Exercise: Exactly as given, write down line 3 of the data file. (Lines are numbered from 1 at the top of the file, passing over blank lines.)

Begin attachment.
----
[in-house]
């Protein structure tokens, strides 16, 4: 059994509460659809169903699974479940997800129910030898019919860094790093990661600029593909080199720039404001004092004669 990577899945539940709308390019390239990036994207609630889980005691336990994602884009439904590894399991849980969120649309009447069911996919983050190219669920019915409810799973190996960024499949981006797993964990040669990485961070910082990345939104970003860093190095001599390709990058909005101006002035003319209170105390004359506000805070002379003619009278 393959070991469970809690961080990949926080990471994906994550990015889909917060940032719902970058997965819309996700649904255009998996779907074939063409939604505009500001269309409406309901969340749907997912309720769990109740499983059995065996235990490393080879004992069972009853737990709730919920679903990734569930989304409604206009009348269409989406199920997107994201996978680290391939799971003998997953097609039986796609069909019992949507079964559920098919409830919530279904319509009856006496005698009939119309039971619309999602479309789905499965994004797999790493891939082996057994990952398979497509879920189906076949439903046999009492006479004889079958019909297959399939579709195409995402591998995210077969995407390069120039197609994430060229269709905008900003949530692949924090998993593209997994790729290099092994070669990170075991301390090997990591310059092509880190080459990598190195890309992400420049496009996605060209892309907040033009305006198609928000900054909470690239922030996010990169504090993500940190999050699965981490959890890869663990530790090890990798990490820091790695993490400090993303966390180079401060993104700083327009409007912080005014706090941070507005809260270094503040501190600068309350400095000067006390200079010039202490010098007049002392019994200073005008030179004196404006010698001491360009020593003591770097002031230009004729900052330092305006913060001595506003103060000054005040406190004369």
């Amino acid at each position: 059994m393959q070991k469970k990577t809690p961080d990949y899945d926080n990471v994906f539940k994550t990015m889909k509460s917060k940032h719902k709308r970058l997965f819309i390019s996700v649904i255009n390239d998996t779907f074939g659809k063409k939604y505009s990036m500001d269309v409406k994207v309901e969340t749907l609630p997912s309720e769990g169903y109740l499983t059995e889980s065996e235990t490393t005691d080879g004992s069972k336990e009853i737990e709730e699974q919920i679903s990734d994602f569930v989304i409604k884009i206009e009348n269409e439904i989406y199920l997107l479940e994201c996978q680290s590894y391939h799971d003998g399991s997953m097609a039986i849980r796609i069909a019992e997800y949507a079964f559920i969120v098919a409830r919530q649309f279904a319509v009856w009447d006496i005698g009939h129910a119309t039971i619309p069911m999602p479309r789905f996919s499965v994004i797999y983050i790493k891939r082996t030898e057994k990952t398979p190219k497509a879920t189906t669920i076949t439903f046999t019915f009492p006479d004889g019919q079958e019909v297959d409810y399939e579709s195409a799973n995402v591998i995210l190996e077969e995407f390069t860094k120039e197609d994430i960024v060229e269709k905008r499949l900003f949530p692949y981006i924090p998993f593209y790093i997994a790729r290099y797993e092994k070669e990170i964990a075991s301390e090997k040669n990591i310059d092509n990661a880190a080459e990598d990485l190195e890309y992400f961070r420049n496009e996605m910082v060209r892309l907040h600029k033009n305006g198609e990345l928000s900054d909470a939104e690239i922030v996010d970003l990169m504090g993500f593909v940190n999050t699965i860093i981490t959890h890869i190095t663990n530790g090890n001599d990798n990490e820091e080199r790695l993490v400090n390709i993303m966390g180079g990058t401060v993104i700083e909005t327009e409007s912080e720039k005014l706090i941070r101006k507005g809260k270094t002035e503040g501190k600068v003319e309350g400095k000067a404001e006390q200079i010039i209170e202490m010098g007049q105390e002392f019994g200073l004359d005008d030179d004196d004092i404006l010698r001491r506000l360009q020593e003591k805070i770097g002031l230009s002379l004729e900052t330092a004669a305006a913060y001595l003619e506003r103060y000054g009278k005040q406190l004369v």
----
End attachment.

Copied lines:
């Amino acid at each position: 059994m393959q070991k469970k990577t809690p961080d990949y899945d926080n990471v994906f539940k994550t990015m889909k509460s917060k940032h719902k709308r970058l997965f819309i390019s996700v649904i255009n390239d998996t779907f074939g659809k063409k939604y505009s990036m500001d269309v409406k994207v309901e969340t749907l609630p997912s309720e769990g169903y109740l499983t059995e889980s065996e235990t490393t005691d080879g004992s069972k336990e009853i737990e709730e699974q919920i679903s990734d994602f569930v989304i409604k884009i206009e009348n269409e439904i989406y199920l997107l479940e994201c996978q680290s590894y391939h799971d003998g399991s997953m097609a039986i849980r796609i069909a019992e997800y949507a079964f559920i969120v098919a409830r919530q649309f279904a319509v009856w009447d006496i005698g009939h129910a119309t039971i619309p069911m999602p479309r789905f996919s499965v994004i797999y983050i790493k891939r082996t030898e057994k990952t398979p190219k497509a879920t189906t669920i076949t439903f046999t019915f009492p006479d004889g019919q079958e019909v297959d409810y399939e579709s195409a799973n995402v591998i995210l190996e077969e995407f390069t860094k120039e197609d994430i960024v060229e269709k905008r499949l900003f949530p692949y981006i924090p998993f593209y790093i997994a790729r290099y797993e092994k070669e990170i964990a075991s301390e090997k040669n990591i310059d092509n990661a880190a080459e990598d990485l190195e890309y992400f961070r420049n496009e996605m910082v060209r892309l907040h600029k033009n305006g198609e990345l928000s900054d909470a939104e690239i922030v996010d970003l990169m504090g993500f593909v940190n999050t699965i860093i981490t959890h890869i190095t663990n530790g090890n001599d990798n990490e820091e080199r790695l993490v400090n390709i993303m966390g180079g990058t401060v993104i700083e909005t327009e409007s912080e720039k005014l706090i941070r101006k507005g809260k270094t002035e503040g501190k600068v003319e309350g400095k000067a404001e006390q200079i010039i209170e202490m010098g007049q105390e002392f019994g200073l004359d005008d030179d004196d004092i404006l010698r001491r506000l360009q020593e003591k805070i770097g002031l230009s002379l004729e900052t330092a004669a305006a913060y001595l003619e506003r103060y000054g009278k005040q406190l004369v």